Logo Design Insight – Color Theory

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Logo Row Green
Green Logo Row


  • Natural and Organic
  • Wealthy and Successful
  • Balance and Harmony

Mint, Forest Green, Teal, Olive, Army Green, Celadon, Pastel Green, Emerald, Hunter Green, Kelly Green, Neon Green, etc.

  • Conceited and Pompous
  • Death and Mourning
  • Eccentric and Indulgent
Green is the easiest color for the eye to process. It sits in the center of the color wheel in terms of temperature and therefore promotes balance. These days the word ‘green’ itself is associated with environmental awareness. On a primal level green is reassuring because it signals the absence of drought and famine. Unlike most colors, green can be either vibrant or soothing, depending on its tone.
Green is an important color in holiday observances, especially Christmas and St. Patrick’s Day. Between these celebrations and the push to be recognized as environmentally conscious, green is the most popular hue for logos to be temporarily colored. At its worst green can be seen as industrial or militaristic, which translates as bland. It is also the color of continued motion, think stoplight, so is not as arresting as reds or yellows.

Lighter hues of green (aqua, olive) project more healing or peaceful qualities.

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Darker hues of green tend to be more masculine and conservative and are often linked to the financial world (wall street, wealth, money)

Logo Row Green
Green Logo Row


  • Trust and Security
  • Strength and Dependability
  • Calm and Professional

Cyan, Navy Blue, Turquoise, Teal, Midnight Blue, Royal Blue, Periwinkle, Persian Blue, Cobalt Blue, Baby Blue, Powder Blue, Ultramarine, etc.

  • Cold and Inhospitable
  • Depression and Sadness
  • Ambiguous and Inconsequential
Blue is the single most used color in logo design. It is the safest color to use globally and can be very vibrant when paired with a warmer color, i.e. orange or yellow. On its own though, it is calming, tranquil and calls to mind elements of nature. (water and sky) It is soothing and relaxing, and as a result, doesn’t do anything to encourage action. Blue is the most popular color amongst men, although it does rank highly amongst women as well.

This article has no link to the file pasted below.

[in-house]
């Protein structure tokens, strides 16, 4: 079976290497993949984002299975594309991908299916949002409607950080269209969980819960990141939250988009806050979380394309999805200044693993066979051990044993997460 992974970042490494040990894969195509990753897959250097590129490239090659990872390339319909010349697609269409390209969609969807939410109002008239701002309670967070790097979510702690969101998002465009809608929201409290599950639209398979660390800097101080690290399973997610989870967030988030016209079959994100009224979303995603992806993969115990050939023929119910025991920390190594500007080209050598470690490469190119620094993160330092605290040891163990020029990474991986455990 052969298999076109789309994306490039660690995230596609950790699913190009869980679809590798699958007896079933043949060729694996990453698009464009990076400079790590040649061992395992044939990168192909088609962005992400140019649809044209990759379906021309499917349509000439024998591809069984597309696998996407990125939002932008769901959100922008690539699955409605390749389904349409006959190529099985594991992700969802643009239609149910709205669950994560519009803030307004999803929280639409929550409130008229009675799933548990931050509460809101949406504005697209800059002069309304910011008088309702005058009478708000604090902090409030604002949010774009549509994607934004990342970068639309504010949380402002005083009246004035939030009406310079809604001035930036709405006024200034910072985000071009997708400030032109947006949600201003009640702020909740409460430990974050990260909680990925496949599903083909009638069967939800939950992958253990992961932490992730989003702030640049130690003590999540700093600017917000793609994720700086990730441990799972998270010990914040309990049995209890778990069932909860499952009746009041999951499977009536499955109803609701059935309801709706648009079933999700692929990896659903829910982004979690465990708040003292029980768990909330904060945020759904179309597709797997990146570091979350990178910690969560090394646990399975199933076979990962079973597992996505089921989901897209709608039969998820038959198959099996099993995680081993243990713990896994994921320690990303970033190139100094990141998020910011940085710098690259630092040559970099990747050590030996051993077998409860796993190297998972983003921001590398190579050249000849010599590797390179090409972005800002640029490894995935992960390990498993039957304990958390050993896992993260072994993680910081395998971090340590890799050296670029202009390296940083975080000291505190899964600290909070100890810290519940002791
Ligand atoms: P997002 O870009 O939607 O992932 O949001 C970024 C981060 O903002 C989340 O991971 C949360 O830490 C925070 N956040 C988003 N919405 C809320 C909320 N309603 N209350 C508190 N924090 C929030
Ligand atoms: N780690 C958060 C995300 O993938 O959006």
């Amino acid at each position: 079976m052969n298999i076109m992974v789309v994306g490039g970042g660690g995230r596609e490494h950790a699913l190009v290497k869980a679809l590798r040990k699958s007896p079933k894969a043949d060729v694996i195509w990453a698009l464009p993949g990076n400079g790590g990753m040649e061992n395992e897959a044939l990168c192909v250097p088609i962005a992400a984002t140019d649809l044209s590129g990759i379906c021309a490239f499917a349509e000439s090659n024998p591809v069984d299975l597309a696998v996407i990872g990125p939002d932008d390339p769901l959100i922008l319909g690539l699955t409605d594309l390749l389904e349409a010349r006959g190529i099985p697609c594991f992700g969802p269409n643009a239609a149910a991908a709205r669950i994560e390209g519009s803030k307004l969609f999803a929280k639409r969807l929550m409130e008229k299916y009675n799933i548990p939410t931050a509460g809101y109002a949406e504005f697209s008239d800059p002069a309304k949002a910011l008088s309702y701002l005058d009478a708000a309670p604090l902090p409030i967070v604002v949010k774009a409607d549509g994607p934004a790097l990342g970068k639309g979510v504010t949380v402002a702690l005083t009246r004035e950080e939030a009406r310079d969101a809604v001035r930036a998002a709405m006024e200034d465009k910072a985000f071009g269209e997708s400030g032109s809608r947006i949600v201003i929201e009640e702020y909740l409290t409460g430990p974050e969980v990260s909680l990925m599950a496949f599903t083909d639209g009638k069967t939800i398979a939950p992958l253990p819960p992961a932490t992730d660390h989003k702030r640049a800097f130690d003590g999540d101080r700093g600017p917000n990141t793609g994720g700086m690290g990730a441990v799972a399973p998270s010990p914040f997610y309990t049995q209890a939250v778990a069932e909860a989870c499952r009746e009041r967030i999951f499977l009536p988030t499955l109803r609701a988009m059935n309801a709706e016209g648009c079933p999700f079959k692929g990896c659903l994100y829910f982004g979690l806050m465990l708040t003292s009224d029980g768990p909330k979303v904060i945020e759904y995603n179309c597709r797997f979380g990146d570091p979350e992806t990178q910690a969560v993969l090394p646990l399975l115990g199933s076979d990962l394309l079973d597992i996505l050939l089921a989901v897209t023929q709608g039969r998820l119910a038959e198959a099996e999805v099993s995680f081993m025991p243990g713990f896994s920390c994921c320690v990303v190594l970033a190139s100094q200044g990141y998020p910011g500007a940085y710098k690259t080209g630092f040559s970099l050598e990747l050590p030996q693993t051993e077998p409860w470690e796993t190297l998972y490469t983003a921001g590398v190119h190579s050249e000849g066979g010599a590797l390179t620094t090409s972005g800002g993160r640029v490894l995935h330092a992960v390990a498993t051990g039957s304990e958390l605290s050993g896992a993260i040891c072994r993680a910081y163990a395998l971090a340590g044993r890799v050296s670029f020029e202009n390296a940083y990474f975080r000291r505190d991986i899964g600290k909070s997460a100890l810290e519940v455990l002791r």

Blue dominates the corporate world, as it projects stability, trust and loyalty. As a result, bankers and businessmen often wear blue shirts or navy suits. It is also effective in the tech area, as it suggests precision and strength. Tests have also shown that people in blue colored rooms tend to be more productive. Blue is also known to suppress the appetite so restaurants tend to steer clear of it.

Lighter hues of blue are often used for anything relating to healing, tranquility, and softness.

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Darker blues tend to more represent depth, expertise, stability, power, seriousness, and integrity.

Logo Row Purple
Purple Logo Row


  • Wealth and Ambition
  • Creative and Sophisticated
  • Mysterious and Magical

Violet, Muave, Liserian, Byzanthium, Plum, Mulberry, Pizzazz, Phlox, Heliotrope, Orchid, Lavender, etc.

  • Cold and Inhospitable
  • Depression and Sadness
  • Ambiguous and Inconsequential
Purple has long been seen as the color of royalty or extravagance. It is an “expensive” color and can help distinguish a premium product or service. Physiologically, it is known to heighten people’s sense of beauty and their reaction to more creative ideas. Purple is also a color that is related to spiritual life and experience, your connection to the divine and pure consciousness or transcendence.
Purple is the hardest color for the eye to discriminate, because it has the shortest wavelength. It is a color that lacks a focused message, because it is a mixture of the warmes and coolest tones. Due to its association with the crown, it can be seen as a color of imperial dominance and oppression. It appears very little in nature, and can appear artificial.

Lighter hues of purple appear more feminine and often used in beauty or anti-aging products.

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Darker purples tend to appear more like black and convey gloom, sadness and a sense of frustration.